Tourism Destinations Threatened By Global Warming

UCTP Taino News – The OTBeach News site “ProTraveller” has put together a list of 20 popular travel destinations that will change dramatically as the world continues to heat up. The feature notes that while a “few lucky” places may benefit economically from “extra temperature points”, overall a “great number” of places will not be “so lucky”. As many countries around the world depend on tourism to bring in much needed revenue, global warming is set to devastate economies that depend on the allure of their “natural beauty”.

Two Caribbean destinations made ProTraveller’s “
list of 20” places set to significantly change due to the current climate crises. The Belize Barrier Reef and the Virgin Islands are identified as being at risk of being lost to the now annual global rise in temperatures.

Designated as a World Heritage Site, the Belize Barrier Reef is the largest in the Caribbean and one of the largest coral reefs in the world second only to Australia’s Great Barrier Reef. It is one of the biggest tourist’s attractions for Belize and it is already suffering climate related damage despite protections.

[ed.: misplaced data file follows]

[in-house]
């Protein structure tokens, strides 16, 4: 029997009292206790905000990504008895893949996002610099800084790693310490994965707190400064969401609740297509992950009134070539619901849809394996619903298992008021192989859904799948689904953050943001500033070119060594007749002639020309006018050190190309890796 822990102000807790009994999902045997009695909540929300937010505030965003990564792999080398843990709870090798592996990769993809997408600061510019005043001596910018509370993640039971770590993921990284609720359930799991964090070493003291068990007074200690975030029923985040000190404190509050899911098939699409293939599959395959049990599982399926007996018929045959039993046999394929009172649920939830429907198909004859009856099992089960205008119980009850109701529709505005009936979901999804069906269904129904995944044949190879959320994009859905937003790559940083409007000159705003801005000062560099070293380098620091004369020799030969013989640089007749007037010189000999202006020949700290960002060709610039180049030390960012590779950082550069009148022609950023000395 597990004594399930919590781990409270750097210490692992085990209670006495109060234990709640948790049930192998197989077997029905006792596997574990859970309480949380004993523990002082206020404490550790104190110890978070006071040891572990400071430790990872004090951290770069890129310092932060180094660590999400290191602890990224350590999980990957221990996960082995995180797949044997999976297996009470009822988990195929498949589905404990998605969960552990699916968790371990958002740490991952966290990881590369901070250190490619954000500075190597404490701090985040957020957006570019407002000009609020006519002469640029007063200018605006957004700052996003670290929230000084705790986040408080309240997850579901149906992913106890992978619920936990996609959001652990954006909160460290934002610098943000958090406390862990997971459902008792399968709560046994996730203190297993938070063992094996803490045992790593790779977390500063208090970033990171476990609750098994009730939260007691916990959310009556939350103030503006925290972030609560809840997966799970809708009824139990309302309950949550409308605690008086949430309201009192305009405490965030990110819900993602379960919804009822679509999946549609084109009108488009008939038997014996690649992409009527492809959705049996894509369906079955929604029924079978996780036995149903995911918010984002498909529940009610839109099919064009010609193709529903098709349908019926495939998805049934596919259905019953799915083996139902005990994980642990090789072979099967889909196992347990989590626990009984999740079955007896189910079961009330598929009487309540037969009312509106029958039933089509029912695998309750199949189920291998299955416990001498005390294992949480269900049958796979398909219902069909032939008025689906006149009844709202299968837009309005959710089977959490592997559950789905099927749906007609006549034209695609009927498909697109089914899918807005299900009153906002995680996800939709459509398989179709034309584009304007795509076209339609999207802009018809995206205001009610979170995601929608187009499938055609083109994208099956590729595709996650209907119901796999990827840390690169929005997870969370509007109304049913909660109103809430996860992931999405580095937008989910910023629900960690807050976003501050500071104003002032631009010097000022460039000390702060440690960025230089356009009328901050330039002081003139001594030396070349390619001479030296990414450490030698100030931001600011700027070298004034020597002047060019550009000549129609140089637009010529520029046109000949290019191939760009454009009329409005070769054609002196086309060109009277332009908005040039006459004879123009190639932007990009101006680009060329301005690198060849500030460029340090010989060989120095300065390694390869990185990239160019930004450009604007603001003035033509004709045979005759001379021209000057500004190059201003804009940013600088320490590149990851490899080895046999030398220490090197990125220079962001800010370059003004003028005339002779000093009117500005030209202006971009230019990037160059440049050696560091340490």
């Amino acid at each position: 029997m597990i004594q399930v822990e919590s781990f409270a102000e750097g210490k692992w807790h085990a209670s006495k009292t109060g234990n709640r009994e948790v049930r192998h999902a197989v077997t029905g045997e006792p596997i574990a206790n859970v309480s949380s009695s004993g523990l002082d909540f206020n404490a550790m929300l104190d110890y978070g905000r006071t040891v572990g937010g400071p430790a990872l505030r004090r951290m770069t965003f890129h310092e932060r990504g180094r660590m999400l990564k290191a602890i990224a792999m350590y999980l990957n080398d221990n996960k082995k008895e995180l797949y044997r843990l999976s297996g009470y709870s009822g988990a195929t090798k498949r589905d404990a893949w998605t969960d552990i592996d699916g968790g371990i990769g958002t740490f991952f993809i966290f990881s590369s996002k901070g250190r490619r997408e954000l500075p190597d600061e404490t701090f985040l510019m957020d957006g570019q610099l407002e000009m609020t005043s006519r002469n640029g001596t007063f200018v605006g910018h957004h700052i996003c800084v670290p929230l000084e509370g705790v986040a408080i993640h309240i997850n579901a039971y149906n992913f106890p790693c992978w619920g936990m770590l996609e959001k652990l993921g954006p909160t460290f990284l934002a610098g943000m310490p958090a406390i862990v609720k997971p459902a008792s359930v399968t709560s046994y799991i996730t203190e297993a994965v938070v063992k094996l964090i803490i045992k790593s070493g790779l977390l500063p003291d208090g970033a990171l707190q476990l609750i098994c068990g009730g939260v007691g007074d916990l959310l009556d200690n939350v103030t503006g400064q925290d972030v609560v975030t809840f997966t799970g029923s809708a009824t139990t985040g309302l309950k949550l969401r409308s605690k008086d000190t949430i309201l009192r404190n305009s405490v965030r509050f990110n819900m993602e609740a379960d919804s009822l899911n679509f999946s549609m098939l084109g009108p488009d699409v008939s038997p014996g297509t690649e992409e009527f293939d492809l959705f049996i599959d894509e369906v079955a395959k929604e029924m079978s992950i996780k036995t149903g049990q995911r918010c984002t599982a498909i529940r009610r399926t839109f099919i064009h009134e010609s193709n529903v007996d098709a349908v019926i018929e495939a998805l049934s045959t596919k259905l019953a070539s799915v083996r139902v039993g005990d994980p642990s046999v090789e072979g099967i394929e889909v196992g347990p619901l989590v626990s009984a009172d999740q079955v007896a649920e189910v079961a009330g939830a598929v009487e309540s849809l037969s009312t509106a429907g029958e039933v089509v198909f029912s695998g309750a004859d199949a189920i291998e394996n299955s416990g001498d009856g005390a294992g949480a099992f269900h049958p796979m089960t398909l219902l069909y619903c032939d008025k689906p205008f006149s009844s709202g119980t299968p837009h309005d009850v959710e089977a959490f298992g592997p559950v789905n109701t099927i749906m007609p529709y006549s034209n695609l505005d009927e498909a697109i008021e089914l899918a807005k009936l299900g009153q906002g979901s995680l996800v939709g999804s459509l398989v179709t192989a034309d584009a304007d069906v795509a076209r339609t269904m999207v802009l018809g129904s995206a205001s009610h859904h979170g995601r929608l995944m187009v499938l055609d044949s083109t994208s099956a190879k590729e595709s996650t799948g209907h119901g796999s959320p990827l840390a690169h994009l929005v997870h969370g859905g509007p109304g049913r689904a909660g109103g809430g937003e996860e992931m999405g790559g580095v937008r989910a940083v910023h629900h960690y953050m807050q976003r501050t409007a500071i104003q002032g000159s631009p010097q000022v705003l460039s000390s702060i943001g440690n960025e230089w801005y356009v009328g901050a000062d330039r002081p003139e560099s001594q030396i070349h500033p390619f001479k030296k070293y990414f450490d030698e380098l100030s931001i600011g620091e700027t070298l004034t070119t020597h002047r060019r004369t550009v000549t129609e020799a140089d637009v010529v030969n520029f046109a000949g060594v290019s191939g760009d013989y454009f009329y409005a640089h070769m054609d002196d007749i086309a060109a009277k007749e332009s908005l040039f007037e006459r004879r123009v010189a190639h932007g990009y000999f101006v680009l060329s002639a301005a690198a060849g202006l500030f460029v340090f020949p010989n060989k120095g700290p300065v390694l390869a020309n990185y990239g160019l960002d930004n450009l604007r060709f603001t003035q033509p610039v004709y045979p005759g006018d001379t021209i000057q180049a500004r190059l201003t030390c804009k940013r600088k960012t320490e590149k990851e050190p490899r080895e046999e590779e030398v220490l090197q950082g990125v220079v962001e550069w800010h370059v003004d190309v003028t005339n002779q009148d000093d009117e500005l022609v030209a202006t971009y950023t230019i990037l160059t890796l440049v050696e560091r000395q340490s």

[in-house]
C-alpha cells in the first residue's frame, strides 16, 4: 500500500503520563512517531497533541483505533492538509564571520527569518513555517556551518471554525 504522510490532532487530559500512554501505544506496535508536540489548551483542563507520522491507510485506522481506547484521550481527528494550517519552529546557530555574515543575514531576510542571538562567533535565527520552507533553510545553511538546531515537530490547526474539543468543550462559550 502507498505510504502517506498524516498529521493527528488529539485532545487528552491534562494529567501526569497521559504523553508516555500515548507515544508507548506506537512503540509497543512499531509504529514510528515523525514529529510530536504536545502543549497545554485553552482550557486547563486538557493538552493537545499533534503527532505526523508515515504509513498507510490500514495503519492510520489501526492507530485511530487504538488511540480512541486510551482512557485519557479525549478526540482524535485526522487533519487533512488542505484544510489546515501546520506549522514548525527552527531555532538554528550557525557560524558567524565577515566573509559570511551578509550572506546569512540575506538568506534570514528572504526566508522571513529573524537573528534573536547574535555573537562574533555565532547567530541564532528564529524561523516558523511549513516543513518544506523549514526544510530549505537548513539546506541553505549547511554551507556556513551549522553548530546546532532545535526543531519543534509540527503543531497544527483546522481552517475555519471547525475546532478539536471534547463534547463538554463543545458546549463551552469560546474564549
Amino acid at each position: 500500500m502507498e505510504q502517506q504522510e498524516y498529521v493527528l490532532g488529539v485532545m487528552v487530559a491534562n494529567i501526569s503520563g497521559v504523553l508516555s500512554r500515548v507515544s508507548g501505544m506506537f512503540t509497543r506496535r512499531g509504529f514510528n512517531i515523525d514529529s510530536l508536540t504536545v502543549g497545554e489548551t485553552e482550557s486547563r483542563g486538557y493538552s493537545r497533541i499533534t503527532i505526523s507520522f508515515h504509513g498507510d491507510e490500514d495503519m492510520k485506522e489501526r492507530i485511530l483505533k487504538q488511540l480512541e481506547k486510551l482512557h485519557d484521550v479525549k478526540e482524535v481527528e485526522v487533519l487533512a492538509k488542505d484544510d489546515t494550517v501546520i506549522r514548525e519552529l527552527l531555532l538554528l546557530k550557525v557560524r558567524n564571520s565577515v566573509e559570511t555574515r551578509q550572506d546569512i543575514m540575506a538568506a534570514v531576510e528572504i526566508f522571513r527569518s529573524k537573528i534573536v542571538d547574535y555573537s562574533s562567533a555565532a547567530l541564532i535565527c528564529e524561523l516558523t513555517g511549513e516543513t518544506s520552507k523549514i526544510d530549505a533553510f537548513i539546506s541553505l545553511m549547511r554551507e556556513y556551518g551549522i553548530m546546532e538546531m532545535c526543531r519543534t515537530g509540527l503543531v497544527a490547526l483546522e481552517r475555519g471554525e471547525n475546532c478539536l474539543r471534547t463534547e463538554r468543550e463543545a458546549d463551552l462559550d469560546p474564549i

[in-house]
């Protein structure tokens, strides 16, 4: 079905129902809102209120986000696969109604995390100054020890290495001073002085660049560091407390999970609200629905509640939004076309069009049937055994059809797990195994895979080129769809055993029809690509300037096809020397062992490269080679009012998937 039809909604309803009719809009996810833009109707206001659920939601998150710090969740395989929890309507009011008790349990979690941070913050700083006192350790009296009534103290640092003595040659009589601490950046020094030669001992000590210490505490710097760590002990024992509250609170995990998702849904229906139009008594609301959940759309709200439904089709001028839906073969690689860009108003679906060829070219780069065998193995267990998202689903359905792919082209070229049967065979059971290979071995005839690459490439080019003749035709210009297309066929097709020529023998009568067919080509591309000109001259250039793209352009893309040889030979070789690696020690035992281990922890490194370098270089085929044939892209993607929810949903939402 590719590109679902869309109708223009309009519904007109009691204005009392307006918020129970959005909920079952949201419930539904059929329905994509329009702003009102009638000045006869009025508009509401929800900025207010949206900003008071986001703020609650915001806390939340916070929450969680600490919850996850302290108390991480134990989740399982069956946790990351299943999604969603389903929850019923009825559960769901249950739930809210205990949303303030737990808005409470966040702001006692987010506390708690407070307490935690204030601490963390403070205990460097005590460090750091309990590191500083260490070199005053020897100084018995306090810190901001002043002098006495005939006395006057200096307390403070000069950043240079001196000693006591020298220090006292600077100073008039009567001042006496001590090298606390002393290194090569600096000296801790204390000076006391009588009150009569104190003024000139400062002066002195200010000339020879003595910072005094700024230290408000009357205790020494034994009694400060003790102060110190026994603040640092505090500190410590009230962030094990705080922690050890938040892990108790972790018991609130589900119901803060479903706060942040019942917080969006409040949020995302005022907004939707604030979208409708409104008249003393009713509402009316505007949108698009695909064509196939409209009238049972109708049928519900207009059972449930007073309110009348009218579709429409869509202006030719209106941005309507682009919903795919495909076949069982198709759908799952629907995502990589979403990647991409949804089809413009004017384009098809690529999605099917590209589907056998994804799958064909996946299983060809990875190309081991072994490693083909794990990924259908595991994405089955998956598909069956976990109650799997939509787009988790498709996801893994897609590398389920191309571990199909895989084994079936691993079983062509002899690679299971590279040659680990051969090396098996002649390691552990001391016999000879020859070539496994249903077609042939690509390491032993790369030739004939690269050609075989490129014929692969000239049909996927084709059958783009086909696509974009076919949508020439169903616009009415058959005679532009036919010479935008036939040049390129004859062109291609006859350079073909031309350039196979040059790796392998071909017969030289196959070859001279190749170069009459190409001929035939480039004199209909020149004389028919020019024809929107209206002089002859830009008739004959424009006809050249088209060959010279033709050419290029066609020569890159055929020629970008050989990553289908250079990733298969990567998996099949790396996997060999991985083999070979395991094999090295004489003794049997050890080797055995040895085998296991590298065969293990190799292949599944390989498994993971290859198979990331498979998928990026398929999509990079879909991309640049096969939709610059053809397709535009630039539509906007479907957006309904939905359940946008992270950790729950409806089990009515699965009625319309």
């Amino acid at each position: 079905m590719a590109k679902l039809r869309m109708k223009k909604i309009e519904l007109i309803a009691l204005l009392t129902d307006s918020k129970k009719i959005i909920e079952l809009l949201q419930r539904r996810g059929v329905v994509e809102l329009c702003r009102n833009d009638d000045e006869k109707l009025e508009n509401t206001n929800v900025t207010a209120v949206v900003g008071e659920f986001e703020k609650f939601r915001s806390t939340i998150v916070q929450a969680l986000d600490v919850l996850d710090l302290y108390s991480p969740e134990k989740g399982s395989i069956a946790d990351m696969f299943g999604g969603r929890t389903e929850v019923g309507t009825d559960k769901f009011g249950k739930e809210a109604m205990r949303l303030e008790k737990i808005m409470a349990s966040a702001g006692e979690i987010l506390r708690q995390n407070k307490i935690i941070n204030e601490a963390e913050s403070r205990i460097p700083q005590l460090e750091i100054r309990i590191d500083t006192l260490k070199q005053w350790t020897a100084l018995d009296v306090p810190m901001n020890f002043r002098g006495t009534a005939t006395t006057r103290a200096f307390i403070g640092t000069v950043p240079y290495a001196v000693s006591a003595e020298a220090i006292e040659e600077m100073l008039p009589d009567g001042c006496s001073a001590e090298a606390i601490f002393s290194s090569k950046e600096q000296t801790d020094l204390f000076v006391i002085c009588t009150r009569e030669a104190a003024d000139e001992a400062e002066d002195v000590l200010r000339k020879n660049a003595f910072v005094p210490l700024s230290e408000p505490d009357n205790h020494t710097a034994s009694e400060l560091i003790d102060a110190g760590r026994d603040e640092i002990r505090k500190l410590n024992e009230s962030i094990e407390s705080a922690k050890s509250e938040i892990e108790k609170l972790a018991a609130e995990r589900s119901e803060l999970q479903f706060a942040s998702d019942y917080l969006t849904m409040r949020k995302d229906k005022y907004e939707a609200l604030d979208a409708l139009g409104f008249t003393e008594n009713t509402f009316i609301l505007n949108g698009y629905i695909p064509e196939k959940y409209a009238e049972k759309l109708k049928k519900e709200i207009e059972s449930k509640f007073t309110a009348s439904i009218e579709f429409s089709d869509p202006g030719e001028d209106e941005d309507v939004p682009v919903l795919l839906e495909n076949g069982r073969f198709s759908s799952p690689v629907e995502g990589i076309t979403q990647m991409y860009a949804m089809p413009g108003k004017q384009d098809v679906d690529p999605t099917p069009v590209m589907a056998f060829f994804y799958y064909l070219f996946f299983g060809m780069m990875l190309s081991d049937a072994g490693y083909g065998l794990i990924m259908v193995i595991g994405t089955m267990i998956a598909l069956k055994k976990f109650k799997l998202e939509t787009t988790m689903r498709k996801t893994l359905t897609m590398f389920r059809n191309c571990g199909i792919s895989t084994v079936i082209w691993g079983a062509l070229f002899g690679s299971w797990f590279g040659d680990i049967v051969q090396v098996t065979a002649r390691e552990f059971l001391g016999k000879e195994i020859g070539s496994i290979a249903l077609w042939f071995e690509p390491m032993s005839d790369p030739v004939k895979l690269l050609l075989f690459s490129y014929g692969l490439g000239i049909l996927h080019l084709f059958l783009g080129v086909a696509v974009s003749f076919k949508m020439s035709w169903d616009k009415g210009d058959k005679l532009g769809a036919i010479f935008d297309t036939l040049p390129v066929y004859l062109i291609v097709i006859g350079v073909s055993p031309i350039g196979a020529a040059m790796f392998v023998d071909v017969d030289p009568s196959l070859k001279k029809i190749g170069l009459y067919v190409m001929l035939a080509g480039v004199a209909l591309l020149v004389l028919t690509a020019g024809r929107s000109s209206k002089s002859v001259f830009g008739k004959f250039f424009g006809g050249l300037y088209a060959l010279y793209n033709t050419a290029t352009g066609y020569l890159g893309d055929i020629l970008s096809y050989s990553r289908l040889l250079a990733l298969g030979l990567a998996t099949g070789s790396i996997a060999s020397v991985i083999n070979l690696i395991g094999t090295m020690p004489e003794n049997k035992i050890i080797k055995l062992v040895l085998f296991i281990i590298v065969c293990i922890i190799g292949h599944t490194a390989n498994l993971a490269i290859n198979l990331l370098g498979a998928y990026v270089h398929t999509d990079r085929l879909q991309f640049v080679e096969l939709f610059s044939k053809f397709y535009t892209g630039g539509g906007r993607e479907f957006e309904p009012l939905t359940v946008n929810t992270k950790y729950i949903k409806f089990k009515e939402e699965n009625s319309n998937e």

“The global climate crises is a reality” stated Roberto Mukaro Borrero, a representative of the
United Confederation of Taino People. “Our elders have been noting serious changes in the environment for years but most governments are not taking the wisdom of local people seriously or including them in regional plans to mitigate this crisis.”

Borrero was part of a delegation of Caribbean Indigenous Peoples who spoke out on climate change at the United Nations recently during the Permanent Forum on Indigenous Issues.

Made up of indigenous leaders from Dominica, Barbados, Puerto Rico, and the Dominican Republic, the delegation worked together at the UN under the auspices of the
Indigenous Peoples Caucus of the Greater Caribbean. In a special session entitled “Climate Change and Biological Diversity: A Caribbean First Nations Perspective” the group highlighted links between climate change and tourism, as well as human rights issues.

As mandated by international frameworks such as the Barbados Plan of Action, the Caucus called for great inclusion of Caribbean Indigenous Peoples in all processes that affect them especially with regard to the environment and climate change.

Photo: The coastal area of Belize is an outstanding natural system consisting of the largest barrier reef in the northern hemisphere, offshore atolls, several hundred sand cays, mangrove forests, coastal lagoons and estuaries.

UCTPTN 05.14.2008

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